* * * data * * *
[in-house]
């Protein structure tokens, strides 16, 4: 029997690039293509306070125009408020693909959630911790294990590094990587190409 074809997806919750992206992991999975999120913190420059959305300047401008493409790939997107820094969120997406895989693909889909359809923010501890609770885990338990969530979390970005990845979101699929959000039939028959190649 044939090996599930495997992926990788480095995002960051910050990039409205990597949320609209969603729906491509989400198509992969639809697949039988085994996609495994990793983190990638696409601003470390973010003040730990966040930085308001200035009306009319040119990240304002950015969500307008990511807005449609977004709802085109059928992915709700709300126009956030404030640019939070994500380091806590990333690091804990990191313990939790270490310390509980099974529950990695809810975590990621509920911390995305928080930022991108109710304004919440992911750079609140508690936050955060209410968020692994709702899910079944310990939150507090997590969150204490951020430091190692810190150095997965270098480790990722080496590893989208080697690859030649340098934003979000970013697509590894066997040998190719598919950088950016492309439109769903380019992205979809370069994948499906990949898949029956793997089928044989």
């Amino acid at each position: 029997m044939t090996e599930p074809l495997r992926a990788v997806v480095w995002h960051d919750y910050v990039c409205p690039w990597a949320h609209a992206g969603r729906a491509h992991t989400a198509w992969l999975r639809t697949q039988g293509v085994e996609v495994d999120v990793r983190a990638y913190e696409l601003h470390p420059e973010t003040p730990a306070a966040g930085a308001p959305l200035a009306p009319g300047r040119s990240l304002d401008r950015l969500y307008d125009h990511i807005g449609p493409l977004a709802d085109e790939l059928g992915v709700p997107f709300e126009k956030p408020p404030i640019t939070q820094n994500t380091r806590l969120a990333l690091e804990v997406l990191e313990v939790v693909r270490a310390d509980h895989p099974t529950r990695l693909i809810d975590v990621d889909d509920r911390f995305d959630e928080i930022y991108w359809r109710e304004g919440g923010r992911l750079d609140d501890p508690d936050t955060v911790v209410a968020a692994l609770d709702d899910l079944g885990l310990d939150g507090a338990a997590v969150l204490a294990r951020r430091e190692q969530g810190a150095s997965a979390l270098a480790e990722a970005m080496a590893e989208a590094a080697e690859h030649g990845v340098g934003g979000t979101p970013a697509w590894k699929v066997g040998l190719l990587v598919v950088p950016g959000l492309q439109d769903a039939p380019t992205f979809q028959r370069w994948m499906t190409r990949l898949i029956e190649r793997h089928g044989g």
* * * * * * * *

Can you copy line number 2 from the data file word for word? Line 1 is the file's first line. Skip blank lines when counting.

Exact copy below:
């Protein structure tokens, strides 16, 4: 029997690039293509306070125009408020693909959630911790294990590094990587190409 074809997806919750992206992991999975999120913190420059959305300047401008493409790939997107820094969120997406895989693909889909359809923010501890609770885990338990969530979390970005990845979101699929959000039939028959190649 044939090996599930495997992926990788480095995002960051910050990039409205990597949320609209969603729906491509989400198509992969639809697949039988085994996609495994990793983190990638696409601003470390973010003040730990966040930085308001200035009306009319040119990240304002950015969500307008990511807005449609977004709802085109059928992915709700709300126009956030404030640019939070994500380091806590990333690091804990990191313990939790270490310390509980099974529950990695809810975590990621509920911390995305928080930022991108109710304004919440992911750079609140508690936050955060209410968020692994709702899910079944310990939150507090997590969150204490951020430091190692810190150095997965270098480790990722080496590893989208080697690859030649340098934003979000970013697509590894066997040998190719598919950088950016492309439109769903380019992205979809370069994948499906990949898949029956793997089928044989």